• Continues to fail to provide official written notification of said disclosure.

    Why do proponents of intermediaries deny that mistakes occur? Is it because the primary focus is profit rather than helping adoptees and their families?

  • Charges to re-open cases, with no way for participants to know what has or has not been done on their behalf.

    Why are adoptees expected not only to pay extra fees, but to pay them multiple times, for the same information that non-adopted people may easily obtain?

Reader comments from “Case Closed! Another Adoptee Becomes A Confidential Intermediary Statistic

Deanna: “I am a birthmother and I have to say that I don’t feel that I have a right to keep information regarding my family from the children I placed for adoption… I know that some birthparents will never want contact. I think they should have that right to say no… however not at the expense of the adoptee.”

BL: “I am shocked and appalled at the experience that you have had with the CI program in Illinois. I had NO idea that the CI interferes with the written correspondence that you have, once contact is agreed upon. I cannot comprehend that. If the parties did not want that information identifying) to be communicated, then it wouldn’t be put in the correspondence. The fact that the state feels they need to interfere,is incomprehensible to me. But, looking at it from a money making perspective, I get it. If they delete ANY identifying information from the letters, then you are completely dependent upon them to continue your search.”

Lisa Kay: “Most of us were already sadly aware that the internet is teeming with persons anxious to relieve us of our money with the promise of finding our original family. Call me naive, idealistic, whatever, but since I have discovered the complicity of state and local government employees (elected and not), I am beyond pi$$ed off. (It makes a professional skeptic such as me wonder if your CI did anything at all beyond typing letters to you.)”

From Anita Walker Field, “The Cheese Stands Alone,”

“I signed up with the [Illinois] CI program in 1994, about two years after its inception… When I was signing on, I was told… the beauty of the CI program was that CIs had the full power of the courts behind them. CIs could go where others couldn’t. The CIs could present a court order for information which otherwise would not be given out to adoptees. In other words, the CIs had super powers. I fell for it – hook, line and sinker… Be very certain of what treatment you can live with before you sign on with the CIs. Ask yourself if you can give up complete control of your search to a third party who is prevented by law from telling you any identifying information about yourself. Remember, your confidential intermediaries will arbitrarily tell you only those facts they want to. And they will arbitrarily withhold from you any facts that they want to.”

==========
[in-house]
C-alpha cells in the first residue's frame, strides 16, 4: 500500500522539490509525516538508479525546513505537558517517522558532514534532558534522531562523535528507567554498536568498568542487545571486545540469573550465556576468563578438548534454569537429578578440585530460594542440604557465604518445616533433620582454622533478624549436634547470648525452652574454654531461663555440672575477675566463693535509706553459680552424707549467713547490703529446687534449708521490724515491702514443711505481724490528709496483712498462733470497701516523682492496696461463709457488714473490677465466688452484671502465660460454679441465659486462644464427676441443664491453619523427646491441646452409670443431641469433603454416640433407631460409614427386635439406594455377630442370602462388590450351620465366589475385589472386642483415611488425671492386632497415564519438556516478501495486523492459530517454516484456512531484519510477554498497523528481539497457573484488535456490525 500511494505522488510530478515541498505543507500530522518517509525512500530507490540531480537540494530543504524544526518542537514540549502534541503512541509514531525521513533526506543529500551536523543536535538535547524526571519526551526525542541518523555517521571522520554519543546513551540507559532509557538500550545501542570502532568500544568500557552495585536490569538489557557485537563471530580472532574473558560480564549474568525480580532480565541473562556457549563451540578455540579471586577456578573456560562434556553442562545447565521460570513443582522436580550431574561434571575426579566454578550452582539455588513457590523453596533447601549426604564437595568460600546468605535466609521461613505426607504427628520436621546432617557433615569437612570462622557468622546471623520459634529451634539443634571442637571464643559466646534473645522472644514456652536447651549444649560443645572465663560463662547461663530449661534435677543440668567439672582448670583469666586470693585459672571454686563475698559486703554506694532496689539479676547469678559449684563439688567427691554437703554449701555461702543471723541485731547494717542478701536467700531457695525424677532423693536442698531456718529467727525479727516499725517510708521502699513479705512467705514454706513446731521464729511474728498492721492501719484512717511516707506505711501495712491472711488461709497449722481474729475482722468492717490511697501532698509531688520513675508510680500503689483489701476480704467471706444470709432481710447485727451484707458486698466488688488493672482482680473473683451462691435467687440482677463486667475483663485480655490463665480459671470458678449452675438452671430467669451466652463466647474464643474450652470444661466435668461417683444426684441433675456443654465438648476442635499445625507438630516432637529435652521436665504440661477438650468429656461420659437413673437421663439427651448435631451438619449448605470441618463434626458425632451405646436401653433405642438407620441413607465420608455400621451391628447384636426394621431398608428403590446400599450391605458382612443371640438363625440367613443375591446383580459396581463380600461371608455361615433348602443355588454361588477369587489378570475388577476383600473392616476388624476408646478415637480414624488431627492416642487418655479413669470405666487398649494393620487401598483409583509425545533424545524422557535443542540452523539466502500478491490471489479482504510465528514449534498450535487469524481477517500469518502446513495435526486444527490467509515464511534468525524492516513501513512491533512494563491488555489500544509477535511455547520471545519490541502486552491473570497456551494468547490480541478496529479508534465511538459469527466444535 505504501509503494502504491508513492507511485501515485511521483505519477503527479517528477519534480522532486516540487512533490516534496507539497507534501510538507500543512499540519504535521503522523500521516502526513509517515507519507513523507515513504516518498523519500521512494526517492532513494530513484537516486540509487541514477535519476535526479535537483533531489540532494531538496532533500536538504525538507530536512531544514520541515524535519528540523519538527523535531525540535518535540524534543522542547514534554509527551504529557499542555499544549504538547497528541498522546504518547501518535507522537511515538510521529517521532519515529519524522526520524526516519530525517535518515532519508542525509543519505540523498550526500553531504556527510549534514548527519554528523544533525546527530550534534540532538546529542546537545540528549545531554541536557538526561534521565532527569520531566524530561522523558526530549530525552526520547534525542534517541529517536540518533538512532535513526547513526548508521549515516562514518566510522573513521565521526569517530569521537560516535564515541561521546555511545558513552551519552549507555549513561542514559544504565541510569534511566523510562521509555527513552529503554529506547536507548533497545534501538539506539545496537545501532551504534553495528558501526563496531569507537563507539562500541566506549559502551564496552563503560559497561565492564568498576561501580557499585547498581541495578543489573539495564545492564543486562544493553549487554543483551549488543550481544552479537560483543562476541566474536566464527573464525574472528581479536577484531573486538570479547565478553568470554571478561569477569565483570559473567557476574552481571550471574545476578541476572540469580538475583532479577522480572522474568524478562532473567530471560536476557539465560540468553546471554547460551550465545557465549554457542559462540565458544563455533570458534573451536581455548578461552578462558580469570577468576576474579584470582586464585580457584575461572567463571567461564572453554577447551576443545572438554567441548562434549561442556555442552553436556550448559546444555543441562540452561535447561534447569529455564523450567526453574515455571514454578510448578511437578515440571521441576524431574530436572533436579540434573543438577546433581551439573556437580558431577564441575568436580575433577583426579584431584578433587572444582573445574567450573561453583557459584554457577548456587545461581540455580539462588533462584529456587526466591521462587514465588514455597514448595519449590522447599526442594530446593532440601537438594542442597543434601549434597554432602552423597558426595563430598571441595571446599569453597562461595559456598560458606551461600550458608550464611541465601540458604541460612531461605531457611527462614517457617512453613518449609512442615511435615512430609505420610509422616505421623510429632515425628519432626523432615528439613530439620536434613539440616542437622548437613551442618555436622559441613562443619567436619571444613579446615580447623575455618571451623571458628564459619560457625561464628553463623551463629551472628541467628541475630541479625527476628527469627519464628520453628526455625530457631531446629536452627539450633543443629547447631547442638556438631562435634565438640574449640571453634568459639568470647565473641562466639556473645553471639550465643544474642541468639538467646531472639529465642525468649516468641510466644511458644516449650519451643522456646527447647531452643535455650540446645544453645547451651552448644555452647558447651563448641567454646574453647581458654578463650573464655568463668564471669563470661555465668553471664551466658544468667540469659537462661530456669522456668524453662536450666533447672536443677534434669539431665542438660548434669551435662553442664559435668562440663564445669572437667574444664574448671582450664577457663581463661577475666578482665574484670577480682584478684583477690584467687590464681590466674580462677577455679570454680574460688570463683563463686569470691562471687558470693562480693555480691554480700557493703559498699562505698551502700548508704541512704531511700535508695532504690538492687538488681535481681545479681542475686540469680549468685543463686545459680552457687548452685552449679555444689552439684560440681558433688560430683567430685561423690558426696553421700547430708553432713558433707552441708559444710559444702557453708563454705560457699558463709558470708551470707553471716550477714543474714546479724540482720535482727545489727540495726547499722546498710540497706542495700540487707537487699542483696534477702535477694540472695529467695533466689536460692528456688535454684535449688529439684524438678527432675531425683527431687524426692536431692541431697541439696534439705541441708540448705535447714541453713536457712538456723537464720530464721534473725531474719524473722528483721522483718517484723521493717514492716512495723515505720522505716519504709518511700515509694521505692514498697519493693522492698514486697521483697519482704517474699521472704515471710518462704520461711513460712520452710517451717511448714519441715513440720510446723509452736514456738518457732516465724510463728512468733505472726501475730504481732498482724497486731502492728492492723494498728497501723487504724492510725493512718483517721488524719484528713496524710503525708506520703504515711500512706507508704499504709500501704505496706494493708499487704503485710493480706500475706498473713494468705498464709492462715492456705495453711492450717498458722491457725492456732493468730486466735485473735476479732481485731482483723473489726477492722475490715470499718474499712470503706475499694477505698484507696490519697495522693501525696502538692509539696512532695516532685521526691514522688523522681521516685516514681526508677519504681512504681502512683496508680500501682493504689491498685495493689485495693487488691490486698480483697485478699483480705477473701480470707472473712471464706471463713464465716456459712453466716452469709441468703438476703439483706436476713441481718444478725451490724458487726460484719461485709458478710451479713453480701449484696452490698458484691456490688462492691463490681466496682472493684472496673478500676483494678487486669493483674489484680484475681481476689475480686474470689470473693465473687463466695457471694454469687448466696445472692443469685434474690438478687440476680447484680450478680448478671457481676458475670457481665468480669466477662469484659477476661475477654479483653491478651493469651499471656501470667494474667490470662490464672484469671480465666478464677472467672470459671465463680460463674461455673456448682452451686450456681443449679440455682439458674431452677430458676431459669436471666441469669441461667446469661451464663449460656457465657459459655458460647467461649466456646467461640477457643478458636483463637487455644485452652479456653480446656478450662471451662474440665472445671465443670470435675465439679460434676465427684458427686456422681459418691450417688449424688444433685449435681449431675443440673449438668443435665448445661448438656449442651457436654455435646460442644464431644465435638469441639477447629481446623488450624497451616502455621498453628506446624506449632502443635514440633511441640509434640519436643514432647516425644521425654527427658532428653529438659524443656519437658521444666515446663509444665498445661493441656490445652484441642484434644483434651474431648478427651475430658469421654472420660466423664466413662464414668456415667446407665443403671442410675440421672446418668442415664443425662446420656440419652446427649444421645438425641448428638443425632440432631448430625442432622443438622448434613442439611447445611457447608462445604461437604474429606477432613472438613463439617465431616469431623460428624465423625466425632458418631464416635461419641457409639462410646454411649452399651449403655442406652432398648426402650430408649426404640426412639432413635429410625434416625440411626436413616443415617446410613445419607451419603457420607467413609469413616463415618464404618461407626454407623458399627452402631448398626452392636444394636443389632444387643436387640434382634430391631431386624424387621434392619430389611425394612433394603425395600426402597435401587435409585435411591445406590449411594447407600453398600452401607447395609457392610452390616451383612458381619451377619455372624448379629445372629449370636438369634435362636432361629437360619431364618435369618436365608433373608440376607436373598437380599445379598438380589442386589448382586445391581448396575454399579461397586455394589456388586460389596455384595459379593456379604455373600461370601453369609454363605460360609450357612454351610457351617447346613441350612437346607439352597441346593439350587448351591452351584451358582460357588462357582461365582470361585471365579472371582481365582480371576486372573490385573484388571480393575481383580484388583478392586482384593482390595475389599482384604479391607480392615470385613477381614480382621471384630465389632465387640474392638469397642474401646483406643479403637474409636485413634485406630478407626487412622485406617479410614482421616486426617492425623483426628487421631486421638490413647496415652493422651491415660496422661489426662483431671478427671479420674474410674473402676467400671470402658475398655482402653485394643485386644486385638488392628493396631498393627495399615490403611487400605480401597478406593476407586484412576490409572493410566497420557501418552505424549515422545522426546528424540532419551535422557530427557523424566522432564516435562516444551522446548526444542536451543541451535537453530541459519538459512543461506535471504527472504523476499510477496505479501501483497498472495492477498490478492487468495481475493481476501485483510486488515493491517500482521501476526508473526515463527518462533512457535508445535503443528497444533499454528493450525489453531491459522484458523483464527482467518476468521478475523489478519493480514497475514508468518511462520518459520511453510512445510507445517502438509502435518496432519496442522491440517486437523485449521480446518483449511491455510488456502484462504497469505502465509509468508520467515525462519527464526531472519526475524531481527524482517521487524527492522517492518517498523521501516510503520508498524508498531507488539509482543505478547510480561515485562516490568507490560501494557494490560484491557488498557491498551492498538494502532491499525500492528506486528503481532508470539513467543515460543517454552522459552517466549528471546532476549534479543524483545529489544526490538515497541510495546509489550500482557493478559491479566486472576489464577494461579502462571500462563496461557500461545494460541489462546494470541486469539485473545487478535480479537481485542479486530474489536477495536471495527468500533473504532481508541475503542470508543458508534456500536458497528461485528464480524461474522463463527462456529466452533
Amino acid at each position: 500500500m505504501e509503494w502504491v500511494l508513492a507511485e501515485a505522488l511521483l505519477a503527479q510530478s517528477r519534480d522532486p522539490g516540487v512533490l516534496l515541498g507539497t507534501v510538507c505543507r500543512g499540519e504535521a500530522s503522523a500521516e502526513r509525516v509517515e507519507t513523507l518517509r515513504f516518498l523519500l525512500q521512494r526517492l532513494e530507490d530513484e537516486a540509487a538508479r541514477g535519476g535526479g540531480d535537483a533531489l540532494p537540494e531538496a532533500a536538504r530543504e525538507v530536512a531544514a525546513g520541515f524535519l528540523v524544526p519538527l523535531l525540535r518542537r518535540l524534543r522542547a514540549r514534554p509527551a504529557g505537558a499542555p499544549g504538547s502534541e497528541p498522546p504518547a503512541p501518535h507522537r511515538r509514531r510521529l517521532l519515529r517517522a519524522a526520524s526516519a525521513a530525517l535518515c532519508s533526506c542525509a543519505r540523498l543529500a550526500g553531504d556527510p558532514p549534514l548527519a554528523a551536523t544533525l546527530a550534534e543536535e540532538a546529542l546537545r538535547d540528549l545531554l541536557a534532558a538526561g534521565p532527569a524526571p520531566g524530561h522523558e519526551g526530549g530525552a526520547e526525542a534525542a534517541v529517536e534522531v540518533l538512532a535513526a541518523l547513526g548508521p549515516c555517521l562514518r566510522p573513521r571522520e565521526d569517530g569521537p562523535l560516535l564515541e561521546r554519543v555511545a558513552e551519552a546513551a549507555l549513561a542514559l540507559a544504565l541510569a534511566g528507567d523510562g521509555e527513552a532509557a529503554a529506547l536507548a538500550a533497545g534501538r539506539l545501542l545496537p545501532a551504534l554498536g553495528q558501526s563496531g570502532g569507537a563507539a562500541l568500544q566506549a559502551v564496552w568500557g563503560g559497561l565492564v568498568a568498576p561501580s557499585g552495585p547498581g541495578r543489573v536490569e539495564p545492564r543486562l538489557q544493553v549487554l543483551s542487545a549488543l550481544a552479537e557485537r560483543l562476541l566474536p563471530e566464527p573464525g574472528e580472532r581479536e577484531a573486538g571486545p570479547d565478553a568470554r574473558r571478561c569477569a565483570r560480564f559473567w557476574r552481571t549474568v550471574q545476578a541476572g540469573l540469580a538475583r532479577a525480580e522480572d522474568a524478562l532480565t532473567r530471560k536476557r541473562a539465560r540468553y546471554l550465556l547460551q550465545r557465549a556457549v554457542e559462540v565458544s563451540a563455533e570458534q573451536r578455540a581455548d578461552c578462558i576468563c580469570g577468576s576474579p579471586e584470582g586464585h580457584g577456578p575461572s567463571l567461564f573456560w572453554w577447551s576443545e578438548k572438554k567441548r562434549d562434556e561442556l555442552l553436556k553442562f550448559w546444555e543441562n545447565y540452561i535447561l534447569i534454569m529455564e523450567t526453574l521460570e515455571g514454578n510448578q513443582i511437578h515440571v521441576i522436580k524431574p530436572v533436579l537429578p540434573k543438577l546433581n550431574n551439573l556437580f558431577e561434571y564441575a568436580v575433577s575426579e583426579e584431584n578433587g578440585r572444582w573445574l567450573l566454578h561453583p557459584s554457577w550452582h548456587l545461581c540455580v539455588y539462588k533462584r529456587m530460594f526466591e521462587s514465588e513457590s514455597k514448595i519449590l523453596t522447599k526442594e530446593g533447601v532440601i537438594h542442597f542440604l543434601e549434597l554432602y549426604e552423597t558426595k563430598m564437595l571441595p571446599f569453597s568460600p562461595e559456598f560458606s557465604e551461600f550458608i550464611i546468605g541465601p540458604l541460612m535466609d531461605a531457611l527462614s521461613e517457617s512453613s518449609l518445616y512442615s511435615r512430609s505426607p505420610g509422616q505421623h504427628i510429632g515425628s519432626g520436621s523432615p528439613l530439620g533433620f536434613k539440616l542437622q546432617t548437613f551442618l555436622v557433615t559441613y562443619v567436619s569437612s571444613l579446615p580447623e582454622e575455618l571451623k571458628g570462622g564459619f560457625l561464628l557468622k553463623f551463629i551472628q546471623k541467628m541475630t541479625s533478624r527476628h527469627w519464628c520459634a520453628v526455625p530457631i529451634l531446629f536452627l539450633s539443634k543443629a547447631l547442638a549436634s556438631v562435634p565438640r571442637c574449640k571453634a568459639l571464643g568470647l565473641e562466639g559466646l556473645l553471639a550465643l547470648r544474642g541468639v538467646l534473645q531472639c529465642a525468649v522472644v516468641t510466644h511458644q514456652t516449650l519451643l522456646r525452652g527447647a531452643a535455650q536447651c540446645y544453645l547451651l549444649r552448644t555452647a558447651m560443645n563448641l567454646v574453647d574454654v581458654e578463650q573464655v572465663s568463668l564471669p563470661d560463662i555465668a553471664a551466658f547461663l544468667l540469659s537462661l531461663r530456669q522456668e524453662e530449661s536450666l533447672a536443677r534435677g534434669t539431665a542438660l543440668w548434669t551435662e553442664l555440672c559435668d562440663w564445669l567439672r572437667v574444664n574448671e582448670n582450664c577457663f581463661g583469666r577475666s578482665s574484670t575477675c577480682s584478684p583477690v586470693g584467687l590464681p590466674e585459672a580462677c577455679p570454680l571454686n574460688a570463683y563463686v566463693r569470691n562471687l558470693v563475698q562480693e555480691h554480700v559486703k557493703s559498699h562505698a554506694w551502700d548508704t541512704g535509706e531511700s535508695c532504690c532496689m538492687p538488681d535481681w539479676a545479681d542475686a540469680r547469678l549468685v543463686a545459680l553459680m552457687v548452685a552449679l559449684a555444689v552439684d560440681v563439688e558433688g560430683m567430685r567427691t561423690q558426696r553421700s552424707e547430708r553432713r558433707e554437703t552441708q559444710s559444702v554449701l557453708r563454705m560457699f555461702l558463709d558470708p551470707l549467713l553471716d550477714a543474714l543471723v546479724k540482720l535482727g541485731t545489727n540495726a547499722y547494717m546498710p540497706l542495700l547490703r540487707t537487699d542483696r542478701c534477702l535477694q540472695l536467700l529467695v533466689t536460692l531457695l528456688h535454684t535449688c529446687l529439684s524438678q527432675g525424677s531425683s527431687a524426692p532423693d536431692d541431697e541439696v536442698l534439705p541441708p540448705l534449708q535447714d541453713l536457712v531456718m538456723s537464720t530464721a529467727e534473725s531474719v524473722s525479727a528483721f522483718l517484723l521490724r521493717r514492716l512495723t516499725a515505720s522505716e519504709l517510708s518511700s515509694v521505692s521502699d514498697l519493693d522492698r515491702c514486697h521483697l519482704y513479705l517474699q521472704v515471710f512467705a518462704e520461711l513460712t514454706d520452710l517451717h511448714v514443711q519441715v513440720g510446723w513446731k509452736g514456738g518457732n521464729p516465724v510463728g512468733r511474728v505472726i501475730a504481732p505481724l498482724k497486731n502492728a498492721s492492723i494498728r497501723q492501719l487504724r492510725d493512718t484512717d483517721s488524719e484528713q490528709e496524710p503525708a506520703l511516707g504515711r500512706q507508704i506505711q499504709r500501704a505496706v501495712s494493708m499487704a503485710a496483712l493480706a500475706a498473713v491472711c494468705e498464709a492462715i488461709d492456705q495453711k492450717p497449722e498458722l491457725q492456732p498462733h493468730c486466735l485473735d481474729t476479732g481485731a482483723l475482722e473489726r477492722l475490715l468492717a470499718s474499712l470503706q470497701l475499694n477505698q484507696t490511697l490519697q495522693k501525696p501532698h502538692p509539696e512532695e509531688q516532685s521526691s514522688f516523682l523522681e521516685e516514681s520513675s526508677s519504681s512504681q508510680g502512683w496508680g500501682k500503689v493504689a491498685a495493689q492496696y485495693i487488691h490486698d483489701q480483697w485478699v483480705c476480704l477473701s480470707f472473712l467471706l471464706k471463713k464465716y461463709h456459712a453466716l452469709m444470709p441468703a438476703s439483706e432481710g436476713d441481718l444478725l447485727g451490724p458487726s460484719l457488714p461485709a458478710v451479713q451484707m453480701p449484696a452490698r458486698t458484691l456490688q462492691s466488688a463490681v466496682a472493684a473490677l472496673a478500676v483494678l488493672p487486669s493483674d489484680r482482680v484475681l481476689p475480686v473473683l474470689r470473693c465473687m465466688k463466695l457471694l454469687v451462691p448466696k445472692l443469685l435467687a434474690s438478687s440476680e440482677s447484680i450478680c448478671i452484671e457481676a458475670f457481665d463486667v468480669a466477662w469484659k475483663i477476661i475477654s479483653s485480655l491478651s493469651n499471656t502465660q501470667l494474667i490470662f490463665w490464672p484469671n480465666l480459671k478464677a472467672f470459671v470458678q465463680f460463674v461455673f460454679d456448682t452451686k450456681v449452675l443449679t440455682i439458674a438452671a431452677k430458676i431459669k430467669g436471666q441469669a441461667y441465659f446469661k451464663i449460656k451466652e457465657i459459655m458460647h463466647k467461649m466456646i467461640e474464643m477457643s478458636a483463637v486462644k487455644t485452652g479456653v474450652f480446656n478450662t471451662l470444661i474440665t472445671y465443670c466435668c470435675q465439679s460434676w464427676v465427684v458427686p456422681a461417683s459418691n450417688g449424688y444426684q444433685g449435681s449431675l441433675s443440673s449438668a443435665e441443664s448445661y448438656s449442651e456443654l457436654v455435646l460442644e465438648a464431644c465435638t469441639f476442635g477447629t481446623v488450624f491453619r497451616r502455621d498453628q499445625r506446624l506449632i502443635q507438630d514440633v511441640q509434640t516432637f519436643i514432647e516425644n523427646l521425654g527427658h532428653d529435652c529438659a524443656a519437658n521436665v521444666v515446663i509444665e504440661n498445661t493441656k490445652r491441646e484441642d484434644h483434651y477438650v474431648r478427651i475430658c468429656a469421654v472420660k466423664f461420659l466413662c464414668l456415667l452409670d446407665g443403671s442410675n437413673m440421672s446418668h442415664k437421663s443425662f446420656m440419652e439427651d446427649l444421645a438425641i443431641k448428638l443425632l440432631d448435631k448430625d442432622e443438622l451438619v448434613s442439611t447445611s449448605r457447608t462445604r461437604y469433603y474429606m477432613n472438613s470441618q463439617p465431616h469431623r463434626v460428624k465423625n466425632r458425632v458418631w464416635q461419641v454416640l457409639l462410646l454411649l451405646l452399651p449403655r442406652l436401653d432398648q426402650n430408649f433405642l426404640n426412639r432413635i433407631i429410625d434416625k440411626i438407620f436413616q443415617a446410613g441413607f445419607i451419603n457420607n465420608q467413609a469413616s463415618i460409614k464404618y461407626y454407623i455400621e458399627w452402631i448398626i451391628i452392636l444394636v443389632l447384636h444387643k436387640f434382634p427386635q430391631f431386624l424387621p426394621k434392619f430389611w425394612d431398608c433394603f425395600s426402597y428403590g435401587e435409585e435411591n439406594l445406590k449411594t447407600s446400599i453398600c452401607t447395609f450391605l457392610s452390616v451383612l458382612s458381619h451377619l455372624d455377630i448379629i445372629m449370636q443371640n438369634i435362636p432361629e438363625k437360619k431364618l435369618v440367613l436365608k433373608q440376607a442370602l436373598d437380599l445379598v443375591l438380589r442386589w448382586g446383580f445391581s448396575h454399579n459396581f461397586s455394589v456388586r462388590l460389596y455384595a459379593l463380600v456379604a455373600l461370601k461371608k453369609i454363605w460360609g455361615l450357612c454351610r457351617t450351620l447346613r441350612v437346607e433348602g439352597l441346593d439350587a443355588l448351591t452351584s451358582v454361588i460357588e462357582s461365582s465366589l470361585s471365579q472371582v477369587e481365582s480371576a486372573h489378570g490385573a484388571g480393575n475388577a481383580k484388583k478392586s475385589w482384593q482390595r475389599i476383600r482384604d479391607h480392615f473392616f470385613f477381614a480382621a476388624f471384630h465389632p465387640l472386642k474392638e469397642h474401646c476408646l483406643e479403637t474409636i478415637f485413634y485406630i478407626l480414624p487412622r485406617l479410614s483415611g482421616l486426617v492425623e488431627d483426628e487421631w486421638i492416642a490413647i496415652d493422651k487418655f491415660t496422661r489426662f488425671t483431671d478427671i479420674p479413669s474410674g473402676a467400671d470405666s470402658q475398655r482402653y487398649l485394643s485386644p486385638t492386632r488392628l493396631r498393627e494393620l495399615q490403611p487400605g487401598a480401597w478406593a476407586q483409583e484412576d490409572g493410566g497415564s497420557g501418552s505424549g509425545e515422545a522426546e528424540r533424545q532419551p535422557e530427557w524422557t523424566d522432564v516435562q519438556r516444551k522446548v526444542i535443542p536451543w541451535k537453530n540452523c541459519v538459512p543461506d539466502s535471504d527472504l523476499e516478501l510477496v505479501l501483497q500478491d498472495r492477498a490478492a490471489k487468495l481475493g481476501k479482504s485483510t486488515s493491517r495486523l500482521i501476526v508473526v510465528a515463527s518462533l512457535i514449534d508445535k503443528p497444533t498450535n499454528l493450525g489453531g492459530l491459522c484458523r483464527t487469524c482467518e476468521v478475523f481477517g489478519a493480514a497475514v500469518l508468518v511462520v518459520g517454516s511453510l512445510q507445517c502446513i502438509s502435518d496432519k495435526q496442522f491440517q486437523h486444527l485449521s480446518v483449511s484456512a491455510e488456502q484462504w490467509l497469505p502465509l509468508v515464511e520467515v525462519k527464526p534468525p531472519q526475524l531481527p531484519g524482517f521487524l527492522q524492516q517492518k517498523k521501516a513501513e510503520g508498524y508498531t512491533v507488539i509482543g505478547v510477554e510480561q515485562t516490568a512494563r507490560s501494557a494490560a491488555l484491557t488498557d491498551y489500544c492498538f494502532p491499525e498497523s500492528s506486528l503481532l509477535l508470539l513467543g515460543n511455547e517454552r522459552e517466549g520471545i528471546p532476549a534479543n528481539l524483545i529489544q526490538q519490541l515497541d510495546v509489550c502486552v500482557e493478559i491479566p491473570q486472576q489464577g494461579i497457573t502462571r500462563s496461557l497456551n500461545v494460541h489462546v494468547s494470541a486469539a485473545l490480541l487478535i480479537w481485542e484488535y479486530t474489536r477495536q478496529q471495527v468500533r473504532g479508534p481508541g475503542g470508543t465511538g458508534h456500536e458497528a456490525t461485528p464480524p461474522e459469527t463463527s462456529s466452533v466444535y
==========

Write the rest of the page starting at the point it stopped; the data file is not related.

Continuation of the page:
From Baby Love Child, “IL HB 4623 and IL’s Kafka-esque Confidential Intermediary Hell

“More to the point, we were at an age when we were too young to protect our own interests. The State, as then supposedly ‘acting on our behalf’ abdicated its duty to some of its most vulnerable citizens, obliterating or at minimum confiscating our authentic history, and replacing it with what are in so many cases easily proven to be lies. Then they ‘get us on the back end’ by leaving us no recourse other than to be forced into chutes like their CI systems in vain attempts to regain the very documentation every other citizen takes for granted.”

As our examples demonstrate, “compromise” solutions like intermediaries are ineffective and inequitable. Please reject HB 4623 in favor of true open records legislation.